Findings 31

undoubtedly arguing with Gala, then in residence at the chateau that the painter had restored with her in Púbol. His words were the following: “By the hair of my brushes, Gala! Nothing stands up except my moustaches! 1 Everything I paint is limp!” Yelling, the painter burst out of his house, the instrument in his hand and his moustache, astoundingly, shaved, went up the path towards the village, where a car would drive him to Gala and her chateau in a cloud of dust. Art historians question the truth of Vermil’s claims, an artist of less renown who, in entrusting the sale of this hair roll-up to auctioneers, would

earn more than he would from selling any of his own works. 1

¡Por los pelos mis pinceles, Gala! ¡Nada se yergue aparte de mis bigotes! ¡No pinto más que lo blando!

red string, 1959 Prague Collection

This red string was attached to the foot of Zazie, the heroic canary. The

public transportation system for the city of Paris would send Zazie on tunnel inspections following cave-ins, gas leaks and other catastrophes. While the average life expectancy of its prospecting colleagues was typically three descents, Zazie, renowned to be fortunate, survived over 150 inspections, until a mischievous little girl cut the red string while the road workers were busy chatting, their backs to the mouth of the caved-in subway tunnel. Zazie never resurfaced and the little girl disappeared in the crowd. The writer Raymond Queneau was among the curious onlookers. 

Small Clothes michael crummey From Under the Keel, published by House of Anansi in 2013. Michael Crummey is the author of four books of poetry and a book of short stories, and a winner of the Bronwen Wallace Memorial Award and the Milton Acorn People’s Poetry Award, among other honours. He lives in St. John’s. near Corner Brook, Newfoundland ca. 1940 This is where he told me to stand under the washing on the line He’d come up the hill lugging his camera and set it down in the garden, staring out over the harbour with both hands to the small of his back like he’d just bought the place from God Didn’t see me there till I said hello, him jumping and rubbing his palms together then, like someone up to no good, told me to stand over there, never even asked after my name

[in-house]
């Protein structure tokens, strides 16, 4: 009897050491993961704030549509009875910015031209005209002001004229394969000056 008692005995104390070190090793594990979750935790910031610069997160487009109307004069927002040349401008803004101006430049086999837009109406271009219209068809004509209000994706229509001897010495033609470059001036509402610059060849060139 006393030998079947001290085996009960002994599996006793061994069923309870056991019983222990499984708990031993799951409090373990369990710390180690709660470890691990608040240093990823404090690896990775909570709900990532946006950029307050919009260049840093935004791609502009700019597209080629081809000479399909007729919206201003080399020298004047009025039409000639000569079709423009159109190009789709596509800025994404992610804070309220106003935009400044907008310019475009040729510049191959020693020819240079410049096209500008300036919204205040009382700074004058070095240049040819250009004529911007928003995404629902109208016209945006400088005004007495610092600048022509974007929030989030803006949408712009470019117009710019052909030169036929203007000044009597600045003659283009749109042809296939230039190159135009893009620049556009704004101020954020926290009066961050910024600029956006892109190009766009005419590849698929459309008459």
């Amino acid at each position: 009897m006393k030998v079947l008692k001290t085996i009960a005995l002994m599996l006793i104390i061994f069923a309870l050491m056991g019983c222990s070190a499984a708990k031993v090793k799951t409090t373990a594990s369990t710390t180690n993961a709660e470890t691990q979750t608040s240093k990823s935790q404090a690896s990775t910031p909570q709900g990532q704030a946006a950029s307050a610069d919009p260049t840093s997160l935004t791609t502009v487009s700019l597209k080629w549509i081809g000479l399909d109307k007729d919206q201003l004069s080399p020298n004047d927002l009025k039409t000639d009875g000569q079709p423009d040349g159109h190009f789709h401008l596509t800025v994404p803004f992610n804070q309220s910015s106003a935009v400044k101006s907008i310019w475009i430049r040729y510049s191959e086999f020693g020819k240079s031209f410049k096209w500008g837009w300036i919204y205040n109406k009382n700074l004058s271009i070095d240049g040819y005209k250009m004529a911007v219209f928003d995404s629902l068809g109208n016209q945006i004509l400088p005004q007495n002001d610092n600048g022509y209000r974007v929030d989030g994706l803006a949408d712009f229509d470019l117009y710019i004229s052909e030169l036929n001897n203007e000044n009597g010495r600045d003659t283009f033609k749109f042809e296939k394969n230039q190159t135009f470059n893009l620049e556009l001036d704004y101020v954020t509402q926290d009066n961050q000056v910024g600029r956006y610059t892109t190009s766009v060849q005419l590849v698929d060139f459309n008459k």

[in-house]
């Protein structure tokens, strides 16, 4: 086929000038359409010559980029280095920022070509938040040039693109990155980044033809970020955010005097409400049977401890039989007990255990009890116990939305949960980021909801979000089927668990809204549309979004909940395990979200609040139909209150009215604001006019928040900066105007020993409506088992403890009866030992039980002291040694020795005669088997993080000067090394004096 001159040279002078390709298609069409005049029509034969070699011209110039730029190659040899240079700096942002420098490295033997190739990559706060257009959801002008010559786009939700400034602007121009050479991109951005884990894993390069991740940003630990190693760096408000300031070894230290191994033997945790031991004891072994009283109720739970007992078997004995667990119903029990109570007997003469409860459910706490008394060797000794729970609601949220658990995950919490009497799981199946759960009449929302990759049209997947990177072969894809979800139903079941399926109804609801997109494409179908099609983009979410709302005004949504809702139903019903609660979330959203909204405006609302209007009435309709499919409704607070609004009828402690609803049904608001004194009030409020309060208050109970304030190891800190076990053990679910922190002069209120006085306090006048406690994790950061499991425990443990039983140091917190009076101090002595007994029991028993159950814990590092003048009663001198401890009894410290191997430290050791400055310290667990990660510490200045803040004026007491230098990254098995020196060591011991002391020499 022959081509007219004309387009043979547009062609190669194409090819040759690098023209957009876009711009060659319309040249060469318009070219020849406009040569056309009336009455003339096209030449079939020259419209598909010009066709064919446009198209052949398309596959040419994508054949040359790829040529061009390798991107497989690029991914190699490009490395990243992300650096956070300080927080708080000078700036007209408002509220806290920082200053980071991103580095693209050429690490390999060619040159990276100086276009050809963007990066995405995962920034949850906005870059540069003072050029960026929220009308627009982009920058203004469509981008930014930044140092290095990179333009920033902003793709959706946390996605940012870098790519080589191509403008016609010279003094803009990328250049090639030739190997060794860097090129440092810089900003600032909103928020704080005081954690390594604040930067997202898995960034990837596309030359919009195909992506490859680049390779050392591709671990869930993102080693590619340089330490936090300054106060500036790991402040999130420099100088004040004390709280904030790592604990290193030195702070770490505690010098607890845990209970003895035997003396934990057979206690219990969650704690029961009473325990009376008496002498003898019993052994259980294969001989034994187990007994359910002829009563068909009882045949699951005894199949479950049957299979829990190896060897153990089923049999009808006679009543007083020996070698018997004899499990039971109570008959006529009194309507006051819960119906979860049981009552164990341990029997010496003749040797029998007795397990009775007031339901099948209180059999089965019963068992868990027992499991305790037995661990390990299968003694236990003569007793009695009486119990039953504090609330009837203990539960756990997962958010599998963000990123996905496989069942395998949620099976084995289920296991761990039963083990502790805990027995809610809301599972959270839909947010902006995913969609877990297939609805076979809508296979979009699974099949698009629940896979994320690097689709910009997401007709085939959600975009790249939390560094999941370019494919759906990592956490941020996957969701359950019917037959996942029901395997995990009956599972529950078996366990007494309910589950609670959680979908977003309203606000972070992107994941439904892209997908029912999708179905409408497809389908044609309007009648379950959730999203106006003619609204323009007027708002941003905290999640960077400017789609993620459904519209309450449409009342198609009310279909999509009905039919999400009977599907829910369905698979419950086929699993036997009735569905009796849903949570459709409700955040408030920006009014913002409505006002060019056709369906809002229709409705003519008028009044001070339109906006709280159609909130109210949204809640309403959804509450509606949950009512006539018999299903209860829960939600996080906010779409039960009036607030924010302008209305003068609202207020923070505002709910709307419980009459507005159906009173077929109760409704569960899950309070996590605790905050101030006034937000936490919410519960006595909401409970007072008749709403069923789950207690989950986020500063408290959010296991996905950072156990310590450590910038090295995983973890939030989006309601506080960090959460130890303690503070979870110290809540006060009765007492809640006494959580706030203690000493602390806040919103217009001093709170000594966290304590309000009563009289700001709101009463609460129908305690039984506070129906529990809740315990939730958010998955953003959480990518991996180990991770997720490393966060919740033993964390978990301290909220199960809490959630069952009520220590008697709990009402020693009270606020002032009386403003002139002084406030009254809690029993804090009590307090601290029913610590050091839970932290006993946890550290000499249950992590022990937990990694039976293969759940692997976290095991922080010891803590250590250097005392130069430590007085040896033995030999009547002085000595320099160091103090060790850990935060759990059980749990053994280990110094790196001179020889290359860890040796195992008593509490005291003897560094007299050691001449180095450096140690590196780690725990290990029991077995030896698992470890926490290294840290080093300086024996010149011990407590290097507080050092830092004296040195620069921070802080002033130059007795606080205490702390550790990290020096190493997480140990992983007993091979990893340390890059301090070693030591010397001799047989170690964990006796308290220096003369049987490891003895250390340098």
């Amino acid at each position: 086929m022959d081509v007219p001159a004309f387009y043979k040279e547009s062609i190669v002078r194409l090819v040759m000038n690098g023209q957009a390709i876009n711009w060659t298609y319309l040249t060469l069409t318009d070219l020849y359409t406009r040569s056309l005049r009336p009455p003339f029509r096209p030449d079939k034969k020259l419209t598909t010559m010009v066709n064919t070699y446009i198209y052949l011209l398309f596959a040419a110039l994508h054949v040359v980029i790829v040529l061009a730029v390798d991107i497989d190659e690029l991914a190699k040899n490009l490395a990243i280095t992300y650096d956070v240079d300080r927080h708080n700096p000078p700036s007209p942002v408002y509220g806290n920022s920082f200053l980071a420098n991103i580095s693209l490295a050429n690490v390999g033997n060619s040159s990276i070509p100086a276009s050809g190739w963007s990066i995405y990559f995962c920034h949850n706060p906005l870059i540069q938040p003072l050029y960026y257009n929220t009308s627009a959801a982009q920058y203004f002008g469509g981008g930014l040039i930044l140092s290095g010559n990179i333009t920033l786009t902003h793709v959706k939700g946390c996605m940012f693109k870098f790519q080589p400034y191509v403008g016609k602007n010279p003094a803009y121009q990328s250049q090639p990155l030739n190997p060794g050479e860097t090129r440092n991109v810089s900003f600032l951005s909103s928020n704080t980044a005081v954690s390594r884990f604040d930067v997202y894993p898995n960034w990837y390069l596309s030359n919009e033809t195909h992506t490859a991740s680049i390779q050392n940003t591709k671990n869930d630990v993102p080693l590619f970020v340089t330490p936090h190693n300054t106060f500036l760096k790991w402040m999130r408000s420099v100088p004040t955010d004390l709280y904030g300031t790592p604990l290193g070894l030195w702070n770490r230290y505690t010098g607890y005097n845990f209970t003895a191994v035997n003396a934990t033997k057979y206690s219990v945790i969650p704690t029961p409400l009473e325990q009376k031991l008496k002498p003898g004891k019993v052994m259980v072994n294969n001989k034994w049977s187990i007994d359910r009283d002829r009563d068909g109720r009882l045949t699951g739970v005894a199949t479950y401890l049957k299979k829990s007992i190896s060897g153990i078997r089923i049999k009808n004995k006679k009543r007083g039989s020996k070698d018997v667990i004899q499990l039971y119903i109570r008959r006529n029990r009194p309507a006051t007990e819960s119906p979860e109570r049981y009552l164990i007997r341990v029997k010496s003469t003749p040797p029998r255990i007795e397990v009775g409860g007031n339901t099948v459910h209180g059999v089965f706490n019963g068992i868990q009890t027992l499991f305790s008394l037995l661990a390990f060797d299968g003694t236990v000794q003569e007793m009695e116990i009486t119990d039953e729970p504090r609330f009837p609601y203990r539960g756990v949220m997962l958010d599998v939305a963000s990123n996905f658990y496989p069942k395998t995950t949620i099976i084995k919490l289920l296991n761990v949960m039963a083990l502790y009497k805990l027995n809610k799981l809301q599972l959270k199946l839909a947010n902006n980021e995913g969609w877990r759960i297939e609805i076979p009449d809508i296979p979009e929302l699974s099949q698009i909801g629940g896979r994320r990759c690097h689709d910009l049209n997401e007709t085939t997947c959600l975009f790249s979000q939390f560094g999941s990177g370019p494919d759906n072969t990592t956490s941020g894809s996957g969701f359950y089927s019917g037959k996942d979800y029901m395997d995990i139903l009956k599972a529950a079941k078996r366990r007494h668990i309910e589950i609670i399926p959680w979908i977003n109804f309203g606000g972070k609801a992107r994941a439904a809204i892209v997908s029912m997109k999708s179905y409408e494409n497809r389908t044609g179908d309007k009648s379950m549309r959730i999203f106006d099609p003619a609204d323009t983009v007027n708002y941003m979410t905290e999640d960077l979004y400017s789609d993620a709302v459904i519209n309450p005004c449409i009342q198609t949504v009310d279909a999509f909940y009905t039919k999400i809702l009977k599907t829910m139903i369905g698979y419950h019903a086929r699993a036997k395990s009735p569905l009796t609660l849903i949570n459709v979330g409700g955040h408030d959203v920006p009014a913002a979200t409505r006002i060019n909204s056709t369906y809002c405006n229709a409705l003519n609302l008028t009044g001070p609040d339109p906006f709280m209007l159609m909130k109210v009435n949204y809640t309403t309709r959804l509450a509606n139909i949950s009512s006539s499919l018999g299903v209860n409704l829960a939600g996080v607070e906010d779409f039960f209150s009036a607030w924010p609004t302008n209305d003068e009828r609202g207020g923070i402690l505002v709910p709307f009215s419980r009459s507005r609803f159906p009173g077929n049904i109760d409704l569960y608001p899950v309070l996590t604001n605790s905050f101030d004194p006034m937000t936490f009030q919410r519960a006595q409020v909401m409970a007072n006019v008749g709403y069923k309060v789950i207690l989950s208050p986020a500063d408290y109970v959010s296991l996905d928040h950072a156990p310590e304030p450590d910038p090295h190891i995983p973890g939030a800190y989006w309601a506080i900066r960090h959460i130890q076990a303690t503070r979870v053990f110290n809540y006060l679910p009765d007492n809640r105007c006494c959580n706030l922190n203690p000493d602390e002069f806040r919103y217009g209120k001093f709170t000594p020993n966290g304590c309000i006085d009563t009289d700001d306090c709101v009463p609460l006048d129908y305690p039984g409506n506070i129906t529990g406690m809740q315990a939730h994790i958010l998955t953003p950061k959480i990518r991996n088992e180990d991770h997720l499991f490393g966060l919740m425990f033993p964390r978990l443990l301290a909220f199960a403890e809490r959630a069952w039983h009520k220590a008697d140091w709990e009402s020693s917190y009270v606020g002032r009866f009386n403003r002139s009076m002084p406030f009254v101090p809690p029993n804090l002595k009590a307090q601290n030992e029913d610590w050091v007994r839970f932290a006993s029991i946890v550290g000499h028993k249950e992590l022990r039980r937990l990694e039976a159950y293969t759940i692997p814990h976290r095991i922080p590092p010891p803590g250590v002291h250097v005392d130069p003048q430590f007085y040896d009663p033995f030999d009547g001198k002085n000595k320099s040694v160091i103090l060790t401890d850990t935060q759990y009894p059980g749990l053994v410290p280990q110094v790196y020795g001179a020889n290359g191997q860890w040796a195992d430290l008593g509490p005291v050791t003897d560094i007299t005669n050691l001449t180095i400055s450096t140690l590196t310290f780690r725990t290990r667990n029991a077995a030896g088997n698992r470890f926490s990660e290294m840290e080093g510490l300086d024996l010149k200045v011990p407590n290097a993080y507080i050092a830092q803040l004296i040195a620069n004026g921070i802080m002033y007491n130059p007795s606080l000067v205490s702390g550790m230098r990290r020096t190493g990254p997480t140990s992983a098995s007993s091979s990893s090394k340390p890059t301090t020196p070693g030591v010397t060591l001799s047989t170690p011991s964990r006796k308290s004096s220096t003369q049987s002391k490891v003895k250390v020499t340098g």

What do you want me to do I asked him Look out at the water he said I said What’s to look at out there? You just look he said My mother said he was a queer stick to take a picture and not even ask me to smile for it She was hiding in the kitchen all this time and never came out first or last Wouldn’t be caught dead talking to some man who’d seen her small clothes faffering in the breeze

I stood over there like he said my dress billowing out with the washing and I never felt so foolish

simon. Geist: exhilarating, intoxicating, satiating, titillating! –fern g. z. carr. Gobbling every issue; scrumptious text. –d. mahoney. Granting even inanities serious thought… –andy muirhead. Geist enters into spooky territory. –h. ellen. Great. Every interesting sentence, taken. –rohan atkinson. Geist editors impart

32 Geist 90 Fall 2013

What, Me Publish?

The Dodgem Derby jill mandrake From The Dodgem Derby, published by New Orphic Publishers in 2012. Jill Mandrake writes strange but true stories, and also leads Sister DJ’s Radio Band, featuring rhythm and blues covers, postvaudeville original tunes and occasional comedy bits. Drop in: artists/Sister-DJs-Radio-Band.


Collage art found taped to the Geist office door. Alfred E. Neuman, misspelled NEWMAN, has appeared on the cover of Mad magazine since 1955. His head is mounted over a photo of Marcus Dohle, CEO of Random House Penguin, which appeared in the Globe and Mail, July 22 edition, alongside a story investigating whether Dohle could save publishing, a feat achieved by Neuman sixty years before.